By BlazeHedgehog 34 Comments
I knew I was in for a particularly craptastic treat when I saw a game based on Battle: Los Angeles had gone up on Xbox Live this morning. When a licensed videogame isn't even high enough quality to see a disc-based retail release, it's a good idea to avoid it at all costs. I, on the other hand, having a morbid fascination with train wrecks, immediately set upon downloading the game and giving it a spin. Surprise: it's not very good. It's not very good at all. It was so not good that I had to share it with the world through the magic technologic wizardry of live streaming.
Battle: Los Angeles is so bad that it somehow slingshots back around and actually becomes sort of entertaining again, strictly by virtue of being fantastically inept in nearly every department. Somehow, somebody was paid to make this "game". Let's run down a list of offenses I myself encountered in my time spent with the demo:
- The game opens with a "motion comic" style cutscene (that features shockingly little motion) that is both completely out of place and blatantly traced from actual promotional photos for the movie. It vaguely tries to set up the plot of the film but mainly repeats movie taglines like "NOTHING WILL EVER BE THE SAME" over and over again.
- As a side note, the font used to display subtitles for these cutscenes is COMIC-SANS. IN A GAME WHERE YOU PLAY AS ONE GUY FROM A MILITARY PLATOON AS HE TRIES TO STOP ALIENS FROM DESTROYING ALL OF MANKIND. COMIC. SANS.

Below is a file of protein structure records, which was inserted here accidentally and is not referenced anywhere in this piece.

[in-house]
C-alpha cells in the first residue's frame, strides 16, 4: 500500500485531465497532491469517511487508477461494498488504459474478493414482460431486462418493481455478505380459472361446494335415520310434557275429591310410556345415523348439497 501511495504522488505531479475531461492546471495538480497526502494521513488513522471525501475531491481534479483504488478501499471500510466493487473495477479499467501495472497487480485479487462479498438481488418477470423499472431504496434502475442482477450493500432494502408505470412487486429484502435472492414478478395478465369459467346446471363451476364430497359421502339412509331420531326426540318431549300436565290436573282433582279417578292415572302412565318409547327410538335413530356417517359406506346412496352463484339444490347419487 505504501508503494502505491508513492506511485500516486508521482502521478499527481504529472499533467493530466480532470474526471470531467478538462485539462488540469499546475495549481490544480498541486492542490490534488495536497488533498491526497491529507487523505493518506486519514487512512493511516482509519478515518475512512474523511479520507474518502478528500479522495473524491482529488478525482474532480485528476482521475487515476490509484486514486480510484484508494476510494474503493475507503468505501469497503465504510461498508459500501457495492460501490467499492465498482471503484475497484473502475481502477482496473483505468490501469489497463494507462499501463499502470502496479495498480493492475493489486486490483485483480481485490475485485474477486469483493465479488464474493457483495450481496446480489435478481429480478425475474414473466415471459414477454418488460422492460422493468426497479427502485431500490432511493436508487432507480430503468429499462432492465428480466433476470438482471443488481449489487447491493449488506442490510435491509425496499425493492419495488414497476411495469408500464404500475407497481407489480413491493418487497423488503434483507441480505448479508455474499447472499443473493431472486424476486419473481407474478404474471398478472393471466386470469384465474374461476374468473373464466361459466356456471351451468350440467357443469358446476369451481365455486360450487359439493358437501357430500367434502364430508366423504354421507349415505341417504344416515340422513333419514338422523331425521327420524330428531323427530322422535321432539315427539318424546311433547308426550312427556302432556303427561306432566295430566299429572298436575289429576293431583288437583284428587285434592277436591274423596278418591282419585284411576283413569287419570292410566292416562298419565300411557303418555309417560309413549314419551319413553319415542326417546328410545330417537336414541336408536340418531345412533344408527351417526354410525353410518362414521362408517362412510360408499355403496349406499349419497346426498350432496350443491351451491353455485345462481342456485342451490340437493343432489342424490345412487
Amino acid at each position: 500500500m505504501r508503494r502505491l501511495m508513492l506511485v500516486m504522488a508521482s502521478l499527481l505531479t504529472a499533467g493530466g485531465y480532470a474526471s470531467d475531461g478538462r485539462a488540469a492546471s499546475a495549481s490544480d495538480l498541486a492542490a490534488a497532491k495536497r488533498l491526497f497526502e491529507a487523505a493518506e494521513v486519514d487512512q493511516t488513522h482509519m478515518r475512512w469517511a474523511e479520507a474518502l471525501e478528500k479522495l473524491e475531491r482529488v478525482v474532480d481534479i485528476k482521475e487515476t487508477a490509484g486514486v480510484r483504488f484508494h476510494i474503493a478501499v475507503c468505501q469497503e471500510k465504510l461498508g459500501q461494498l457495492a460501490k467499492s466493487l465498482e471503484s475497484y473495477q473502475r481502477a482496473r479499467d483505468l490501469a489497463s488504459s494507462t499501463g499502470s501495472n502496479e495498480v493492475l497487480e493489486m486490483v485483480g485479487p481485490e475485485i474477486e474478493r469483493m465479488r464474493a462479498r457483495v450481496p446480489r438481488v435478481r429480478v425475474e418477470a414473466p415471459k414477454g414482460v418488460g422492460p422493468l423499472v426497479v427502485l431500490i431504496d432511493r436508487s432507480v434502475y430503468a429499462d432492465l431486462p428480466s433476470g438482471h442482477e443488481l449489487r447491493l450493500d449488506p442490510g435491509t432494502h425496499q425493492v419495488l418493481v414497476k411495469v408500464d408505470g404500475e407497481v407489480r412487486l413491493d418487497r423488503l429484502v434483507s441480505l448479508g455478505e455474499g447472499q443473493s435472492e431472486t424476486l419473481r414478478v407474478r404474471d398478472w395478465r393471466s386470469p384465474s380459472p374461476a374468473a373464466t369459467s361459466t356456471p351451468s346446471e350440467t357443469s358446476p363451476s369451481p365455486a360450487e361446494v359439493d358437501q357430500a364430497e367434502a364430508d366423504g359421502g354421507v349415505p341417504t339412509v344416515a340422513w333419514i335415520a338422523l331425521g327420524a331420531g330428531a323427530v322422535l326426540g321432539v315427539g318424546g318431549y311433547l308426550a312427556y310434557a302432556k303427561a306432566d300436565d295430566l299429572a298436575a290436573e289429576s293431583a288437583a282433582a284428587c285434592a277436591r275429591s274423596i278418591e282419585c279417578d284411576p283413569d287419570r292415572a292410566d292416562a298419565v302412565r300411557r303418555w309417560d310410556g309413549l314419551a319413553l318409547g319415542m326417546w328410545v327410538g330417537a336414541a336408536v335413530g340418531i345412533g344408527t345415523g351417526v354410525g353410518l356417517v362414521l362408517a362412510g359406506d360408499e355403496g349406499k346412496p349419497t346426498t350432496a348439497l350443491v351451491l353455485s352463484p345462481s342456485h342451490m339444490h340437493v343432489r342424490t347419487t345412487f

- For whatever reason, most of the dialog spoken by the soldiers (both in cutscenes and during levels themselves) sound like they were recorded in somebody's basement using a $2 PC mic. There's a weird echo to everything they say.
- In general, the game's sound design is mediocre at best. Aliens sound like animal growls run through a generic "alien" flange filter (there's a preset in Goldwave that sounds nearly identical). Guns lack aural punch and were licensed from some of the most budget sound packs available - keep your ears open and you can hear sfx from Doom 2 and Quake 1 peppered around in the game's ambient sounds.
- The actual shooting will put you to sleep. Aliens don't do anything interesting and act like boilerplate enemy human soldiers. There is no way to tell when you're actually hitting an alien with anything because they do not react to being shot.
- You are lead by the nose from identical encounter to identical encounter. At any time you are free to just wander away from the current shoot out and none of your squad mates will bat an eyelash. None of them can apparently die and it's rare that they actually manage to land shots on the aliens.
The only potentially impressive bit is the implementation of "Havok Destruction" physics, but after the Bad Company games, that's not really very special. I'm serious: you probably shouldn't buy this. It was good for a laugh because of how truly abysmal it is, but I hope nobody actually thinks of wasting $10 on it.